“The need to get the billions of lost and unclaimed money from savings, investments and pensions back into the hands of the consumer, where they belong, is more important than ever.”
Money Finding Services You Can Use
Gretel is offering a new route for Britons to recover lost or unclaimed assets, having taken its dashboard online in April this year.
Gretel searches companies and administrators, using its technology to query their records and retrieve all matches on behalf of its users.
Once someone has registered with Gretel, the service will continue to work with them to track lost money and report any new accounts as they are identified.
Gretel claims to be the only service that will cover the entire financial services industry, however, as it is still in its infancy, it is still expanding its coverage.
It continues to add new financial organizations to its search database and whenever it does, Gretel will notify customers of any results.
Discovery: My Lost Account can help people find their forgotten savings
For anyone who has lost contact with their bank, building society, or national savings and investment account, this could be a good option.
This service covers over 30 banks, all 43 UK building societies and the full range of National Savings & Investments (NS&I) products.
This is a free service bringing together the three tracing programs of UK Finance, the Building Societies Association and NS&I on one website.
This means that anyone with a lost account with a bank, building society, NS&I – or all three – can start a search simply by visiting this website and filling out an application form.
The information provided via the request form is transmitted to the institutions likely to hold the lost account.
The institutions contacted will then conduct a search for their lost accounts and the applicant will be notified if any account they hold matches the details submitted online.
This service allows people to find contact details to search for a lost pension.
He can reveal details of someone’s workplace or personal pension plan, or someone else’s plan if he has his permission.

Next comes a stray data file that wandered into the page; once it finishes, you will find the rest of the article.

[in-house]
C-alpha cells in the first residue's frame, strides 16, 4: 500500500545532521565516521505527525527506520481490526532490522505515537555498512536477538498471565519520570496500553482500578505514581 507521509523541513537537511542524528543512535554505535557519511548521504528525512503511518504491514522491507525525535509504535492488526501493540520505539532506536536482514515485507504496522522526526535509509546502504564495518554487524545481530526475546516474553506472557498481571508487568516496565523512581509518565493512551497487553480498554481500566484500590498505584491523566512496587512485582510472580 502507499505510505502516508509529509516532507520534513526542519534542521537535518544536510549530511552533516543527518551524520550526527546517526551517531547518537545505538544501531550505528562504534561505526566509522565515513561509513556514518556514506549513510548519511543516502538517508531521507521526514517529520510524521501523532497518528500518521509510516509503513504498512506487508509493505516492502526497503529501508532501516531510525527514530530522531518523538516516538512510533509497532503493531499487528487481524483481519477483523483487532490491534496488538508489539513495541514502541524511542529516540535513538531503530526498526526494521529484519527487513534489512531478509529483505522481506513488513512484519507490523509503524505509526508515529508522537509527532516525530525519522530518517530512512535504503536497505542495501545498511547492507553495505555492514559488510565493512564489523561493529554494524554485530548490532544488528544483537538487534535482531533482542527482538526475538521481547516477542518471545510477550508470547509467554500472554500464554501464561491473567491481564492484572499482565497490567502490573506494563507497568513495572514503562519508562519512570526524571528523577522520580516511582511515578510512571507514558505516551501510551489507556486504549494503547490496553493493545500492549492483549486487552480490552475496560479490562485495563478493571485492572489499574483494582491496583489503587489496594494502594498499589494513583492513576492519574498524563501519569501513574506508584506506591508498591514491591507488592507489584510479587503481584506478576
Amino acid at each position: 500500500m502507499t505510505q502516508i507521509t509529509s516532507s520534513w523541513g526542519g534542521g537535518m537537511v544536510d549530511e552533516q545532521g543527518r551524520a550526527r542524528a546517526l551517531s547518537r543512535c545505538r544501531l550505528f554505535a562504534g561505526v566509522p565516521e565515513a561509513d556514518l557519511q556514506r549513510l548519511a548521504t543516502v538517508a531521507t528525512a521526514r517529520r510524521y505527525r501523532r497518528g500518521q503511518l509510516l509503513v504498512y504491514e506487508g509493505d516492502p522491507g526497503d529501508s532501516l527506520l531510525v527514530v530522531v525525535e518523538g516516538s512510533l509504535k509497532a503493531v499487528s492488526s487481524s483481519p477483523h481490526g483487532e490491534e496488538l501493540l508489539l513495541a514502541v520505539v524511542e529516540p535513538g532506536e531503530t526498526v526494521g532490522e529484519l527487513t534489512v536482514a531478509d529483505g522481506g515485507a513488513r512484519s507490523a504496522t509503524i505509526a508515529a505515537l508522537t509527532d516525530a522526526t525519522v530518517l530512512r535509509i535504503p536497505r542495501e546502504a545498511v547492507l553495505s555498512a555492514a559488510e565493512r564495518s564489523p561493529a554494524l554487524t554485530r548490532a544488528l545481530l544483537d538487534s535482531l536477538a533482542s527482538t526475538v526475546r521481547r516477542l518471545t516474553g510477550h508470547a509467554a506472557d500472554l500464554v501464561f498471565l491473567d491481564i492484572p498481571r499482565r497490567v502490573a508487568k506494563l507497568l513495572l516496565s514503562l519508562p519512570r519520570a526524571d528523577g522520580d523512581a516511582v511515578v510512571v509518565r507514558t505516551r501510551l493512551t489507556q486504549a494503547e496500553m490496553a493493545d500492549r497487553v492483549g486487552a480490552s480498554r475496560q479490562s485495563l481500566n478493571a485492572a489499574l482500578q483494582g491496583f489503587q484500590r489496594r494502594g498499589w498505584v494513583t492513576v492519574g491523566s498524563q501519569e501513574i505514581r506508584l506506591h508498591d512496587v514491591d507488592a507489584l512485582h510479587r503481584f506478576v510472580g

However, he cannot tell someone whether or not he has a pension, or what its value is.
They will need the name of an employer or pension organization to use this service, so some memory is required.
Find a Children’s Trust Fund
British teenagers and their parents left £374million in trust funds for mature children in the seven months after the first youngsters were allowed to withdraw their money, according to the latest figures from HMRC.
More than six million children’s trust funds have been created for children born between September 1, 2002 and January 2, 2011, with children starting at 18 eligible to access the money.
Between September 2020, when the first accounts matured, and April 2021, £393m was withdrawn, leaving £374m unclaimed.
You don’t necessarily need to know your provider to know where a Child Trust Fund is.
You will need to complete an online form to ask HMRC where the account was originally opened – although you will need to create a Government Gateway username and password if you don’t already have one.
Any parent looking for a CTF they have set up will need the child’s Unique Reference Number, which can be found on the annual CTF statement, or their child’s National Insurance Number.
If you are looking for your own trust fund, you will need your national insurance number to hand.
An easier way for 16-18 year olds to potentially find their account is through a charity the Sharing Foundation.